In this book, the author bases moral intelligence around seven issues: conscience, empathy, self-control, respect, kindness, tolerance and fairness. I would like to have seen honesty added to the list. Over time, I have seen some very insecure children who feel they do not measure up to their parents’ pre-determined standards (or fear the actions of their parents) become pathological liars. Honesty, like the other areas mentioned in the book, is an important key issue to be learned from an early age. The excellent hands-on activities in this book, dealing with everything from conflict resolution to social justice, are the book’s most impressive aspect. The positive information presented in this book not only helps to build strong moral intelligence but sets the foundation for healthy, secure, well-adjusted children. Again, the book works best when followed by strong parental examples.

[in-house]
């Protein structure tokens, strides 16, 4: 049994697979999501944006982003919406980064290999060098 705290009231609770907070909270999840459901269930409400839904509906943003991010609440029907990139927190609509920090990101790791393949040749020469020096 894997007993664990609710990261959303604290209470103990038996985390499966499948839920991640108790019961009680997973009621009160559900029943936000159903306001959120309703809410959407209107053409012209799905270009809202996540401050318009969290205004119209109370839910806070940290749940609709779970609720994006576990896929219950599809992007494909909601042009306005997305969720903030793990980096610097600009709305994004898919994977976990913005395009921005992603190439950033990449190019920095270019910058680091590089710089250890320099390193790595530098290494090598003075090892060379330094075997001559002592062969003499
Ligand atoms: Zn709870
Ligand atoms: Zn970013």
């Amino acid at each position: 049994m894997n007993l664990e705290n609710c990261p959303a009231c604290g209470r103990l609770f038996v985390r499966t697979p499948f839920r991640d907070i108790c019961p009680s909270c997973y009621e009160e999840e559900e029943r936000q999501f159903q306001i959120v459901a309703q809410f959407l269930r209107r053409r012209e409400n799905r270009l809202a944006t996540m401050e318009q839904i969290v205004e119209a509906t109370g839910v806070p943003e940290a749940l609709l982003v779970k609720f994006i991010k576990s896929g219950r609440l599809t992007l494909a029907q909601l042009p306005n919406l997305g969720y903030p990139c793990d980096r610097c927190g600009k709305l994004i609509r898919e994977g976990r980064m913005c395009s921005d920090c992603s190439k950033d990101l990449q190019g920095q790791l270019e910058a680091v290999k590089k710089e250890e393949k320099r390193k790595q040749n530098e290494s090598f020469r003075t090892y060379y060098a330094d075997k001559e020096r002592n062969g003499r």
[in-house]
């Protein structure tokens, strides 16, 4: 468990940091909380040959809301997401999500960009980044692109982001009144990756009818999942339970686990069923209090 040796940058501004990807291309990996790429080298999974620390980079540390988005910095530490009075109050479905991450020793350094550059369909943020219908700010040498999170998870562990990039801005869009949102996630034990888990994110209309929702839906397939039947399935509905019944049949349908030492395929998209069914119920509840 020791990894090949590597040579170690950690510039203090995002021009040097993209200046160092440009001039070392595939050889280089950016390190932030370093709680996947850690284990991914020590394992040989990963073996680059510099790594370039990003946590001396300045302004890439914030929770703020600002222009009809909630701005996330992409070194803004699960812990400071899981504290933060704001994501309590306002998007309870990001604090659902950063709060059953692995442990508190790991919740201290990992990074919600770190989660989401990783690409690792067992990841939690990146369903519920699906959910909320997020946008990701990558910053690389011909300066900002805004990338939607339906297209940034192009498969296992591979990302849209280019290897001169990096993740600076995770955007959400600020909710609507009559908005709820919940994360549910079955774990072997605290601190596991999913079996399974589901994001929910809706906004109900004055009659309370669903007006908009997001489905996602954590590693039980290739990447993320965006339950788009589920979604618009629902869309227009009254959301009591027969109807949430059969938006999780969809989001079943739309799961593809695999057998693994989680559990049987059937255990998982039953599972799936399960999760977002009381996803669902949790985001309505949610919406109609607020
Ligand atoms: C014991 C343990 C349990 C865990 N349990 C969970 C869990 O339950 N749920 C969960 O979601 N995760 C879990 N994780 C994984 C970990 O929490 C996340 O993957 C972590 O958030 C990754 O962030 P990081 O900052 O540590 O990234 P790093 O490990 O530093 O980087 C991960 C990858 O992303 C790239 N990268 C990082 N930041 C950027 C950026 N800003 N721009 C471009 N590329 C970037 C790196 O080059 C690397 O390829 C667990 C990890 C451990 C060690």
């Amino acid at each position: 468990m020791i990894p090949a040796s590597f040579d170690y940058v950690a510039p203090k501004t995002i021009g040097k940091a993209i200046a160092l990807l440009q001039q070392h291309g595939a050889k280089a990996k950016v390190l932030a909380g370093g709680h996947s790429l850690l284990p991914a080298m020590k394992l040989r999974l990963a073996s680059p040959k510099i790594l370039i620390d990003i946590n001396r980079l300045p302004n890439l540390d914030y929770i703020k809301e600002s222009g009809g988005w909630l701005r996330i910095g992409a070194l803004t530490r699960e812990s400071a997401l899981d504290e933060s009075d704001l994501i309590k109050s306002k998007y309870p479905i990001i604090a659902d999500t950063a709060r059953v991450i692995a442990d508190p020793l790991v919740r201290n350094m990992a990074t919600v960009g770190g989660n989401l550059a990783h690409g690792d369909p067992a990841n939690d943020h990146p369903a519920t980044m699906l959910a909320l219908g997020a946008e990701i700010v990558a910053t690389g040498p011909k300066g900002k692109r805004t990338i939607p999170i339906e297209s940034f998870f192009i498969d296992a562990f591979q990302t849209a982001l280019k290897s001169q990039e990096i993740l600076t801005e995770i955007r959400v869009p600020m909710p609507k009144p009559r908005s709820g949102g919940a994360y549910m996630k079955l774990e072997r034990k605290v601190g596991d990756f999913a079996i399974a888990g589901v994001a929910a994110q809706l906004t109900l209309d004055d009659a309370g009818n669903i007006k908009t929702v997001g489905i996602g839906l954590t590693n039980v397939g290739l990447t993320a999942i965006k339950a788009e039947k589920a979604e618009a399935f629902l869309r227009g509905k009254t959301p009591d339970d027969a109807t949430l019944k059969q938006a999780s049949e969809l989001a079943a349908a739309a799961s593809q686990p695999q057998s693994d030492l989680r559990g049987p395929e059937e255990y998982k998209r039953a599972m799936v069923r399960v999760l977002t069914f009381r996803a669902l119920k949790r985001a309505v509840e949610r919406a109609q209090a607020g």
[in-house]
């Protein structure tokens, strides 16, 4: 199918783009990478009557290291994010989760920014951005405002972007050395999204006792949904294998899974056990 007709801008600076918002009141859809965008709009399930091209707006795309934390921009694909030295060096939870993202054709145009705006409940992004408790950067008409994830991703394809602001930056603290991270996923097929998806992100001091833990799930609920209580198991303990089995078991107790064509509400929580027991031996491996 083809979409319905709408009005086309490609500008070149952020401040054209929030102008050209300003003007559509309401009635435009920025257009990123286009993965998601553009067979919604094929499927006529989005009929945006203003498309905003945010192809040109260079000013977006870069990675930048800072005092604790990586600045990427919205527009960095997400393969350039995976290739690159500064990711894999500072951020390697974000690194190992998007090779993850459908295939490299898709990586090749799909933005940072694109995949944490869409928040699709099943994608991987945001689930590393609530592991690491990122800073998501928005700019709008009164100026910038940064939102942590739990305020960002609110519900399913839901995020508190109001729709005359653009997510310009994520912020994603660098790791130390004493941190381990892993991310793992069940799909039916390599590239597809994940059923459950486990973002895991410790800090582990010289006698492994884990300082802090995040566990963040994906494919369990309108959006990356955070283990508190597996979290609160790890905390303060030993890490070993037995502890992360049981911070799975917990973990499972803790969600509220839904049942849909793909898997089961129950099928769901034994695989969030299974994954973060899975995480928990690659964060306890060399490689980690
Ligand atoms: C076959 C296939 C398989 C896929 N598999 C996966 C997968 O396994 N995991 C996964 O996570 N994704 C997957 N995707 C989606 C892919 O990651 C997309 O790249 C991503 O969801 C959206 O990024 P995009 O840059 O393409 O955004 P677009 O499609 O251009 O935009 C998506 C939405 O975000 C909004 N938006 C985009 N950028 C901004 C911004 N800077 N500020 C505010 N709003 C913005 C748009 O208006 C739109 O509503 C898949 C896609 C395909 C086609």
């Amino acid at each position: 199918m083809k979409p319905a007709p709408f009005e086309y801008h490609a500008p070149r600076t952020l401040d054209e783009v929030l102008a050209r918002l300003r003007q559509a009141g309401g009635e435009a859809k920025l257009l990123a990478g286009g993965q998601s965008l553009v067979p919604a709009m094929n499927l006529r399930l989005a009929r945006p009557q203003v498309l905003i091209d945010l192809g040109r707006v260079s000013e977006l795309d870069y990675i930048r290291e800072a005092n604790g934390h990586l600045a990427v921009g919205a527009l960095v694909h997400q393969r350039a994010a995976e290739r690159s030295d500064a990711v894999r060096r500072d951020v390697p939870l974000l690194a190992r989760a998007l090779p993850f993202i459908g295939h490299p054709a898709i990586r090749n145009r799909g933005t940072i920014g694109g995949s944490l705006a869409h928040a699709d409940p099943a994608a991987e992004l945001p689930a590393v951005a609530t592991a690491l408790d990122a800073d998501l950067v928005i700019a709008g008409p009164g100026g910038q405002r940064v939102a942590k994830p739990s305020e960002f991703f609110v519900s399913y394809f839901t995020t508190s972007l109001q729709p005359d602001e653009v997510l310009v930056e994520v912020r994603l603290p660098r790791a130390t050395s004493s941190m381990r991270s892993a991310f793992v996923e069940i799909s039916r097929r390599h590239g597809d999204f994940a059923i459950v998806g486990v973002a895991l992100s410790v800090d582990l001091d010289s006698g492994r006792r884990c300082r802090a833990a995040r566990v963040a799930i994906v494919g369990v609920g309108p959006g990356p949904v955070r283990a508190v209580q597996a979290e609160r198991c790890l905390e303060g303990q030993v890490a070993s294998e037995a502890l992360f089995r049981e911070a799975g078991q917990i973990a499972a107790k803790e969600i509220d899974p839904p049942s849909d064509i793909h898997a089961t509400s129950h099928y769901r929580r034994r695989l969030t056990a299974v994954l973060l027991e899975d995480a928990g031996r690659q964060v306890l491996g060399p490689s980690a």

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  3. Greg Morse said,

    Wrote on May 11, 2012 @ 3:49 am

    24 of 25 people found the following review helpful
    5.0 out of 5 stars
    Building the future — one child at a time …, August 2, 2001
    By 
    Greg Morse (Portland, ME) –

    I applaud this book!

    During my 25 years teaching in public schools, I have witnessed a disturbing shift in the way young people view themselves and the world around them. In the midst of troubling news about kids today, Building Moral Intelligence offers a refreshing look at what can be.

    A healthy mix of background information, authoritative research, and anecdotal content leads the reader to practical tools to evaluate and encourage positive personal growth. Clearly written and well edited, Dr. Borba’s book offers a realistic understanding of current trends, then provides concrete solutions that address each critical issue.

    As one of the world’s leading authorities on moral development, Dr. Borba has given us a real book for real people. Building Moral Intelligence holds the key to what is possible for kids everywhere. This should be mandatory reading for every parent, every politician, and every citizen who cares about the health of this nation.